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UK to block ferries that don't pay seafarers a minimum wage

Transport secretary seeks disqualification of controversial P&O Ferries chief executive and instructs ports to refuse access to ferry companies that pay below the land jobs threshold

‘My message to P&O Ferries is this; the game is up. Rehire those who want to return and pay your workers — all of your workers — a decent wage,’ Grant Shapps tells parliament

BRITAIN will approach the International Labour Organization to push for an unspecified international minimum wage for seafarers.

Transport secretary Grant Shapps told parliament the move is part of a nine-point package drawn up in response to the decision by P&O Ferries to sack 800 UK seafarers.

The company, which is owned by DP World, has replaced the workers with cheaper agency crew earning less than the legal minimum threshold for any shore-based occupation.

Peter Hebblethwaite, the chief executive of P&O Ferries, has openly admitted that its tactics were probably illegal, doubling down by telling MPs last week that he would do the same again if he had to.

“P&O Ferries can derive no benefit from the action they have disgracefully taken. That cynical attempt will fail,” Mr Shapps told the House of Commons. “My message to P&O Ferries is this; the game is up. Rehire those who want to return and pay your workers — all of your workers — a decent wage.”

The proposals will be watched closely by shipowners, who have for over a century availed themselves of low-cost seafarers from British colonies and — more recently — less developed countries, citing the pressures of international competition.

Other measures announced by Mr Shapps include the negotiation of  ‘minimum wage corridors’ for ferry services between the UK, France, Denmark, the Netherlands, Ireland and Germany, negotiated bilaterally with those governments.

He also promised legislation to give ports statutory power to refuse access to regular ferry services that do not pay the national minimum wage through primary legislation to amend the Harbours Act 1964.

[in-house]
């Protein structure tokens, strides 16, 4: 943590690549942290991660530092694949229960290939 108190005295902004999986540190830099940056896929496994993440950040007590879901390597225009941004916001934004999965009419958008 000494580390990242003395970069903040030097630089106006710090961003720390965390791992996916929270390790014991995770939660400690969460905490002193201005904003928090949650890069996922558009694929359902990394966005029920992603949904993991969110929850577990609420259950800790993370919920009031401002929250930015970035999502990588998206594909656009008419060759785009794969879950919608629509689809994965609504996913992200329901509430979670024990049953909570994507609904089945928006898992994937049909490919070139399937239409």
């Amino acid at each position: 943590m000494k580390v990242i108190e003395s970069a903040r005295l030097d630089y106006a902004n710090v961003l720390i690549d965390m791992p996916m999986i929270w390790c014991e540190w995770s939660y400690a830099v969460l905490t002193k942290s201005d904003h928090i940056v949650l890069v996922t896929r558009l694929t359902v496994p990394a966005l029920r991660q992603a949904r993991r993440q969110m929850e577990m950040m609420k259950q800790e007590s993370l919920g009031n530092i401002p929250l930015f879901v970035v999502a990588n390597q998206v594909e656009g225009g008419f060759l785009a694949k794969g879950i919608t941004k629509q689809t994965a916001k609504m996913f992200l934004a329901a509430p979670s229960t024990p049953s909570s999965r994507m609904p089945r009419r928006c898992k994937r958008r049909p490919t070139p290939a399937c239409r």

In the interim, has written to ports instructing them to implement that provision immediately, pending the law’s passage.

In addition, he has written to the Insolvency Service, to urge it to disqualify Mr Hebblethwaite as a person not fit to be a company director.

HM Revenue and Customs will get new resources to check pay scales at ferry operators, and the Maritime and Coastguard Agency has agreed to review its enforcement policies.

Employers who engage in so-called ‘fire and rehire’ tactics will be liable to a 25% increase in compensation payments where they fail to consult with trade unions.

The UK’s existing maritime strategy will be revised to increase the focus on training and welfare, and there will be changes to the tonnage tax system to provide new incentives for shipping companies to operate from the UK and register their vessels with the UK Ship Register.

Details are so far limited to Mr Shapps’ announcement in parliament and there are obvious questions on some of the finer points.

The ILO already specifies a non-binding benchmark for ratings of $648 a month. Getting an effective minimum wage through the United Nations agency will be the work of years.

Any attempt to do so may meet resistance from labour supply countries, for whom remittances from seafarers are an important source of foreign exchange revenue.

As the level the UK will seek has not been stated, it is not clear how far it would diverge from the current benchmarks voluntarily agreed between shipping employers and seafarer unions through the International Bargaining Forum mechanism, or indeed simple market forces.

Moreover, a rate that would be meaningful in advanced economies would have to be far above the norms in much of the rest of the world. Third-world governments may object to being dragged into what they see as a British domestic problem.